The virus is non-enveloped, round, 27-nm particles with a ‘ragged’ outer edge but lacking a definite surface structure.
It has a buoyant density of 1.33–1.41 g/cm3, an inability to propagate in vitro.
Characteristically, Norwalk virus possesses a single capsid protein.
The genome is a nonsegmented, single-stranded, positive polarity RNA genome.
Ten prominent spikes and 32 cup-shaped depressions can be seen on the virion by microscopy.
The structure of the capsid protein is organized into two domains joined by a flexible hinge.
The inner shell (S) domain is composed of the N-terminal 225 residues and is involved in the formation of the icosahedral capsid shell.
The protruding (P) domain forms prominent structures extending from the surface of the shell and is formed from the C-terminal half of the protein.
The P domain is further organized into two subdomains (P1 and P2), and it has been suggested that these structures may be involved in binding to cellular receptors and may also be the determinants of strain specificity.
Genome of Norwalk Virus (Norovirus)
RNA genome (monopartite, linear ssRNA(+) genome of 7.3 to 8.3 kb) of the Norwalk virus is organized into three major open reading frames (ORF1, 2, and 3) with a polyadenylated 3´-end.
ORF1 encodes a large polyprotein, with three regions containing nonstructural protein motifs.
The ORF2 encodes the major capsid protein.
ORF3 encodes a basic protein.
VPg is covalently linked to the 5´-end region of the positive-strand RNA genome.
Epidemiology of Norwalk Virus (Norovirus)
Human caliciviruses have a worldwide distribution.
Norwalk viruses are the most common cause of nonbacterial gastroenteritis in the United States, causing an estimated 21 million cases annually.
Norwalk viruses are now established as the most important cause of epidemic nonbacterial outbreaks of gastroenteritis worldwide.
National surveillance and diagnosis by EM of outbreaks of nonbacterial gastroenteritis in the UK have shown that Noroviruses (Norwalk virus) are a more common cause of infective gastroenteritis than Salmonella or Campylobacter (Food Standards Agency 2000).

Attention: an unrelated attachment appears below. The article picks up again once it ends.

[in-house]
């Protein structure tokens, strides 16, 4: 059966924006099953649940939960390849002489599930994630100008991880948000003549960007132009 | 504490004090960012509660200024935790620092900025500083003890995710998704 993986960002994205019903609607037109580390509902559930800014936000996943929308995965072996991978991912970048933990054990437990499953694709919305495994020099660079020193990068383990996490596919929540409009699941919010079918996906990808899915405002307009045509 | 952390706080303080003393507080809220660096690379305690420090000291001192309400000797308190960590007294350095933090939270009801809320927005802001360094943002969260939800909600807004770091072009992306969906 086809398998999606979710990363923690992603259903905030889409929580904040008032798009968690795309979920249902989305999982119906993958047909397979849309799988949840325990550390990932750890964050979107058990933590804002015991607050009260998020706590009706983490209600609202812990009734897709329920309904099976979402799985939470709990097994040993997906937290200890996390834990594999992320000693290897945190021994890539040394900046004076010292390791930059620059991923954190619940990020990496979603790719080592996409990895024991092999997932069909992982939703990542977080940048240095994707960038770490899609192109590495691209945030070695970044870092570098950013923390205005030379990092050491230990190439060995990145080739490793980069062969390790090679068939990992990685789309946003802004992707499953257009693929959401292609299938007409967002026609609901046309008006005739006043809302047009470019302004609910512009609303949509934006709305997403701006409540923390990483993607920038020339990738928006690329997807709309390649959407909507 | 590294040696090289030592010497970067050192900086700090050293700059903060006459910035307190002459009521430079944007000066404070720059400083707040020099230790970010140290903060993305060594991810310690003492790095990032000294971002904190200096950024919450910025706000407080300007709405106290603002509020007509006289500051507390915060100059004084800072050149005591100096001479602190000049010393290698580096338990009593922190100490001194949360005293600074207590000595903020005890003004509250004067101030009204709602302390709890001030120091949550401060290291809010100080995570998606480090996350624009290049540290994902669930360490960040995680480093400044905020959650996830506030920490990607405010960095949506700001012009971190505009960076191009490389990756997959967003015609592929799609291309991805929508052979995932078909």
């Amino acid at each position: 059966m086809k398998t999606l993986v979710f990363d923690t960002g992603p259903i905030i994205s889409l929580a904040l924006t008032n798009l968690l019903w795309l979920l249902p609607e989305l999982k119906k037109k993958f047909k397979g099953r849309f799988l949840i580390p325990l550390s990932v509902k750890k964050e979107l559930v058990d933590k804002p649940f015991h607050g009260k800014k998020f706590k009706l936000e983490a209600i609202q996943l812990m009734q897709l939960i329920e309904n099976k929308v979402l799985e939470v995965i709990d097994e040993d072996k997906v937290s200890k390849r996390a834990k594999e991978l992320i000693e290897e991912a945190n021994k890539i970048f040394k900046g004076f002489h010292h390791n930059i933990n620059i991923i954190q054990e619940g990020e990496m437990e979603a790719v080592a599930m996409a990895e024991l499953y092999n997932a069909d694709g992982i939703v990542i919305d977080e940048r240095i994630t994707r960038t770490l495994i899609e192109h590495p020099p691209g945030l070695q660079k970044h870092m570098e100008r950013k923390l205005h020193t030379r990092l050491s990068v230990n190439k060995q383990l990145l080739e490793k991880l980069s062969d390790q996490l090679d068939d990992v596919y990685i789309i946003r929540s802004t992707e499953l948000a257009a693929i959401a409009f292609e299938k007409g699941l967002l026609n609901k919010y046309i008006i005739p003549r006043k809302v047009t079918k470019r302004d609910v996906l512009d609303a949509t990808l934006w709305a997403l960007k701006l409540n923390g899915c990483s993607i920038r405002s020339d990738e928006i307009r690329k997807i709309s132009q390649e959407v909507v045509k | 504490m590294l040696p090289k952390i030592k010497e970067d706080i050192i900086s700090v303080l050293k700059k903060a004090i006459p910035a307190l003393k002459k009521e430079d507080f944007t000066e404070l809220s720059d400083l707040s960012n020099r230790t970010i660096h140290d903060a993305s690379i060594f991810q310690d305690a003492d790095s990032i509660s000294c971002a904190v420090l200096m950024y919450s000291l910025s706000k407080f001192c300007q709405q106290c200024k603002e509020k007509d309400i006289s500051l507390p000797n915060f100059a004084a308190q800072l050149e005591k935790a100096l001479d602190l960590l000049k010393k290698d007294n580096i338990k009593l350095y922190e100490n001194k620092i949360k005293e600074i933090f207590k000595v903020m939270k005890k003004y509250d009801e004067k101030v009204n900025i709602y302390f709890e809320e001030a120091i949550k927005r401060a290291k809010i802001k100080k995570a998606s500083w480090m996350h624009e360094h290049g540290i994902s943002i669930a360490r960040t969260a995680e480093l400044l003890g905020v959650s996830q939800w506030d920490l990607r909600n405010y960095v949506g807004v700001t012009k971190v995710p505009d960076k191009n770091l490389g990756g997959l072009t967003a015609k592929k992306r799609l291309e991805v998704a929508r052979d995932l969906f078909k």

There has also been an increasing prevalence of Norwalk viruses in recent years, with a strong suggestion of a winter seasonality culminating with a major epidemic in the UK in January 2002.
Similarly, since October 2002 several states in the USA have reported an increase in outbreaks of Norovirus infection.
This virus originally caused a community-wide outbreak in Norwalk, Ohio.
Subsequent surveillance and investigations of outbreaks in many parts of the world identified the potential of Noroviruses for causing epidemic gastroenteritis in semiclosed or communitywide populations, for example, families, healthcare institutions, holiday locations including cruise ships, educational establishments, and the catering industry.
Outbreaks occur among children and adults, but rarely among neonates or very young children.
Replication of Norwalk Virus (Norovirus)
Norwalk virus enters the body predominantly via the oral route.
Virions are acid-stable, consistent with an ability to survive passage through the stomach.
The virion causes infection first by binding to the cell receptor on the cell membrane and enter the cell.
Receptor binding triggers conformational change which results in the release of viral RNA into the cell cytoplasm.
VPg is removed from the viral RNA.
Positive stranded RNA serves both as genomic and mRNA for these viruses and is translated into a large polypeptide known as non-capsid viral protein.
Subsequently, the viral protein is utilized by the viral enzymes protease to form capsid protein of the progeny as well as several non-capsid proteins including the RNA polymerase.